Monthly Archives: July 2015

New project to boost sub-clover disease resistance

A new Rural Industries Research and Development Corporation (RIRDC) funded project could see significant increases in sub-clover production through better disease resistance in future cultivars of the popular annual pasture legume.

Soil-borne root rot pathogens can cause seedling losses of more than 90% in sub-clover pasture stands. This has a major impact on both seed-production stands and grazing paddocks, through weed competition, weaker root systems and reduced biomass and seed production.

Seed-production stands also are particularly vulnerable to yield losses by fungal foliar diseases. Breeding disease-resistant cultivars is the most economic means of combating disease. However, little is known about the genetics and diversity for resistance to the four most important diseases of sub-clover.

In a world first, the new project will identify new genes and quantitative trait loci (QTL) for resistances to the most important foliar and root rot diseases of sub-clover and deliver molecular markers closely linked to them for use in future breeding programs.

The initial stages of the project will see researchers phenotype the 97-member sub-clover core collection, which represents about 80% of the genetic diversity within the species, and 28 diverse sub-clover cultivars for reactions to the foliage diseases clover scorch (Kabatiella) (to both races 1 and 3 and for both seedling and adult plant resistance) and rust, (Uromyces) and to the root rot pathogens Pythium and Phytophthora.

The second stage of the project will involve identifying molecular markers closely associated with genes and QTL for resistance to each of these four diseases. The project outcomes will allow sub-clover breeding programs to simultaneously select genotypes with genes for multiple disease resistance and other desirable traits.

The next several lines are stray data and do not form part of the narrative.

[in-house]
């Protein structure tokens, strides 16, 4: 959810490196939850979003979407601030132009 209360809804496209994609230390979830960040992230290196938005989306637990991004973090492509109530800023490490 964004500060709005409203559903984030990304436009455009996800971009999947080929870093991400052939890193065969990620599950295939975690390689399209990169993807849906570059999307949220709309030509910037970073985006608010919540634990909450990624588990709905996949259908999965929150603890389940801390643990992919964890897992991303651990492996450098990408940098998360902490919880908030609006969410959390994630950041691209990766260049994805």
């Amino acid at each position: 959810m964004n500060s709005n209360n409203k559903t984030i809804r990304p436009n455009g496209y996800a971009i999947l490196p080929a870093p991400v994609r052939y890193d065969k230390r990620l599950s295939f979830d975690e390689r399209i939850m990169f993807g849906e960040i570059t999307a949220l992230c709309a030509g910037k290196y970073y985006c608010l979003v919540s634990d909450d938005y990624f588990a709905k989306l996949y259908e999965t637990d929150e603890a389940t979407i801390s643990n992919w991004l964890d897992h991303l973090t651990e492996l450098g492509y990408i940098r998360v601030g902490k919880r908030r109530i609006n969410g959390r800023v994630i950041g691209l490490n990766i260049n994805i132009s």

Dr Martin Barbetti, Professor in Plant Pathology and Mycology at The University of Western Australia (UWA) will lead the project. Co-researchers include Dr Phillip Nichols, a Senior Pasture Scientist with the Department of Agriculture and Food Western Australia (DAFWA); Professor William Erskine, Director of the Centre for Plant Genetics and Breeding at UWA; and Dr Parwinder Kaur from UWA.

Filling the winter feed gap as pasture growth declines

Frosty cattle _PII newsletter

With plummeting temperatures across much of southern Australia, pasture growth in many regions has all but come to a standstill.

Options to fill the winter feed gap in the short-term are limited. In the longer term producers can look to limit the gap by:

  • building a feed wedge, or surplus feed, leading into winter,
  • introducing other pasture species into the farming system.

In the short term the options are limited to supplementary feeding or improving winter growth rates of existing pastures by applying nitrogen fertiliser or gibberellic acid.

Nitrogen fertiliser

Urea is the most favoured nitrogen fertiliser option during winter, as it is less prone to losses (leaching and de-nitrification) during cold wet weather. However, slow pasture growth rates during winter, often in the order of 5–10 kgDM/ha/day), means the fertiliser will also be slow to release during this period (about 5kgDM/kgN).